Tracking Execution Progress on Test Plan
Once the Test cycles are linked to Test Plans users can track the execution progress of all test cycles on the test plan. This allows the QA manager to get a clear vision of the efforts required for Testing.
Organizing Test Plans
A Test plan can be organized in folders. For example, for each Release, there are multiple sprints. If a Test Plan is created for Sprint, it can be organized in its Release folder.
Test execution is a key phase in Software Test Lifecycle. It refers to the execution of test cases or test plan to ensure the fulfillment of the pre-defined requirements of the product. It involves the execution of the test and comparison of expected and actual results.
During the test execution phase, a group of Test cases is linked to the Test cycles to test them against an environment, build, etc. The Test Cases are assigned to a Tester for execution. Testers can create multiple executions for multiple environments, builds, etc.
A. Grid View for Test Cycle execution screen:
Test Step List View:
Test Steps Grid View:
Collapse all Test Steps:
B. List View of execution screen:
Like Test Cases, Test Cycles can also be organized in folders and can have custom fields.
Define Custom Status
As Test Cycles can have Versions, Sprints, the custom workflow statuses can be defined for it to match the workflow with Jira’s workflow statuses.
Tracking the Testing Progress
Test varied and concise reports of QMetry allows us to evaluate the current status of the project and quality of the product, track manual and automation testing efforts, Traceability between Requirements and Test assets, etc. Using these reports a QA manager can take corrective actions if necessary.
QMetry provides a vast number of reports. A few of them are below :
Execution Summary by Environment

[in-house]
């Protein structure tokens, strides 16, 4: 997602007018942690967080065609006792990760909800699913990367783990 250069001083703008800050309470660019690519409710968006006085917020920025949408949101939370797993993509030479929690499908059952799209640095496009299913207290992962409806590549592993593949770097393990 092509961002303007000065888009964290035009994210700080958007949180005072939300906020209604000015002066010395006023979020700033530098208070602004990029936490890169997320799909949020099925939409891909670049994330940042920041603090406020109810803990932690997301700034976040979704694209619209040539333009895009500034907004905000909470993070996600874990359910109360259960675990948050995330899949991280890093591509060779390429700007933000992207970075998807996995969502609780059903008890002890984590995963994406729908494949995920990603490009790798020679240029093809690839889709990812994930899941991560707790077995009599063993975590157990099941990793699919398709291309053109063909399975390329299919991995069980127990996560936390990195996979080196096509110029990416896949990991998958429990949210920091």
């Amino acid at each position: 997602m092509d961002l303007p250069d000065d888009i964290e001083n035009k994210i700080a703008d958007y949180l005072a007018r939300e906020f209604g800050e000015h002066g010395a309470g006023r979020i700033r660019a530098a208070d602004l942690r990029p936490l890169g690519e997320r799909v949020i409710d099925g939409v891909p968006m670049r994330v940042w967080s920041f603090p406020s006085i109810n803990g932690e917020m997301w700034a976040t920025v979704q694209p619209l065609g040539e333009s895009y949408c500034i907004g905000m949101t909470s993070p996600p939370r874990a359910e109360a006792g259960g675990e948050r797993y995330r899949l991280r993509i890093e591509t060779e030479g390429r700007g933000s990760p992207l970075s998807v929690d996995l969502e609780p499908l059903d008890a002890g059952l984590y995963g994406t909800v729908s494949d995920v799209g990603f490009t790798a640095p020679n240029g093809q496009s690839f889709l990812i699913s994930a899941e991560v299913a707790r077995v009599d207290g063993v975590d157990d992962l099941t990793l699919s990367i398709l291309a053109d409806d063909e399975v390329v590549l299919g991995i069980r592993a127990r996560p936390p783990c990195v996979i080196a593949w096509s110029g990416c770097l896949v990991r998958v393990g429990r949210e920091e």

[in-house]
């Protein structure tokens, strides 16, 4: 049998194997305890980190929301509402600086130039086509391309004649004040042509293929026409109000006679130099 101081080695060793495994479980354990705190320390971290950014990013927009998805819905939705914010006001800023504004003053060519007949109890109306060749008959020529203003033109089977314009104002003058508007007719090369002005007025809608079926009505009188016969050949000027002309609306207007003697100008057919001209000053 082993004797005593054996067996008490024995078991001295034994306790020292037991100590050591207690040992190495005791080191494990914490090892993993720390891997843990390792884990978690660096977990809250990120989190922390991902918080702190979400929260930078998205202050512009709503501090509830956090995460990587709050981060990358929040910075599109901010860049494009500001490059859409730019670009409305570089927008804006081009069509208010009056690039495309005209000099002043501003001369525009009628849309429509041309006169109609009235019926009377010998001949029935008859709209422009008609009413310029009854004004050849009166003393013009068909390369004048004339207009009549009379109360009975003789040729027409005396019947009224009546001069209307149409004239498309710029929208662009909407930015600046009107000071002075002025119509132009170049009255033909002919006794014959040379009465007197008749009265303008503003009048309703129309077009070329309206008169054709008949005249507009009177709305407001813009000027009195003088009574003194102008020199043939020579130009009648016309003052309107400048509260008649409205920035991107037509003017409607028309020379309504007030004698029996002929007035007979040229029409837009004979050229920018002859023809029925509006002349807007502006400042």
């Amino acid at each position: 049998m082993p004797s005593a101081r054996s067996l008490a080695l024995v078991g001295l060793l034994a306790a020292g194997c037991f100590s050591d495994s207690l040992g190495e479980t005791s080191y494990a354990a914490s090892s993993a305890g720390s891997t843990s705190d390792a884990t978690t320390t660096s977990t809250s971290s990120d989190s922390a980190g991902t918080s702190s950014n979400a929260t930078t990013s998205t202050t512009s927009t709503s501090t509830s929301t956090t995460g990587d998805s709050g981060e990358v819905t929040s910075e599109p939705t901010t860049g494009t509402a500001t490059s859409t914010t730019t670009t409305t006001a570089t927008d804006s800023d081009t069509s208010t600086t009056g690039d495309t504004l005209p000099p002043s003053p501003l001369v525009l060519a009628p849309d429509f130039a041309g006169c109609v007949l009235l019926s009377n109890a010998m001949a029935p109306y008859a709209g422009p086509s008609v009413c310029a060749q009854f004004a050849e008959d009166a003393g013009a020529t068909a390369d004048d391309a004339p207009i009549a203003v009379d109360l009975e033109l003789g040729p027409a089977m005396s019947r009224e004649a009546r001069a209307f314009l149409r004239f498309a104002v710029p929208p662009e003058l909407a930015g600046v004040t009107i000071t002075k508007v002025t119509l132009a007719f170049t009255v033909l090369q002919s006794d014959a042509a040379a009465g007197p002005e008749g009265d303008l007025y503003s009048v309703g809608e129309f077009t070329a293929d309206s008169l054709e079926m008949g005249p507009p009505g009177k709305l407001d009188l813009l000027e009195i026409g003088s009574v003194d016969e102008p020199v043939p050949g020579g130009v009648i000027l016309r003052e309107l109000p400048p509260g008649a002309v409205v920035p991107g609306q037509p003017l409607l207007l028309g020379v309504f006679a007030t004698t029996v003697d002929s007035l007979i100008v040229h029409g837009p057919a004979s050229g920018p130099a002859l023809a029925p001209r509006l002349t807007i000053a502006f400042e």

Execution effort summary
Like Manual Testing, QMetry supports Automated software testing extensively as it increases the depth and scope of tests to help improve software quality. We believe that Test automation can easily execute thousands of different complex test cases during every test run providing coverage that is impossible with manual tests.
Consider all possible scenarios while constructing an automation script for automated test cases. Well written manual test cases provide a strong base for automation. It also helps Automation engineers write quality code and streamline automation scripts with manual test cases.
The API is designed to directly upload the Test execution in QMetry. If you are using any of the following QMetry supported Automation frameworks then you can upload your execution results in QMetry using QMetry Automation.
As said above that QMetry strongly supports re-usability, how it can be an exception for automation? Automated Test cases are reused based on their Summary, Description, and Steps. Find a detailed description of how reusability works for different frameworks here.
Add custom status for Test Cycle, Test Plan to match with your sprint workflow. Not all organizations manage status for Test cases as they are meant to be reused. Test cases can have different statuses like Draft, Reviewed, Approved etc.
The permissions restrict the unwanted use of QMetry. If the permissions are not enabled, every user can perform every operation. QMetry recommends that the permissions should at least be enabled for Modify Configuration, Deleting assets.
Enable QMetry in a Project
Once QMetry is installed or any new project is created, to enable QMetry features in that project, a Project admin has to enable QMetry app in case the team wants to use QMetry in that project.
Enabling Jira issues as Story and Defect
A Project admin can decide the issue type of Jira that should be considered as a Story or a Bug. Generally, all your requirement issue types such as Story, Epic, Task should be considered as Story, and defect issue types such as Bug should be considered as Bug. Other than Jira custom issue types, custom issue types can also be enabled as Story or Bug.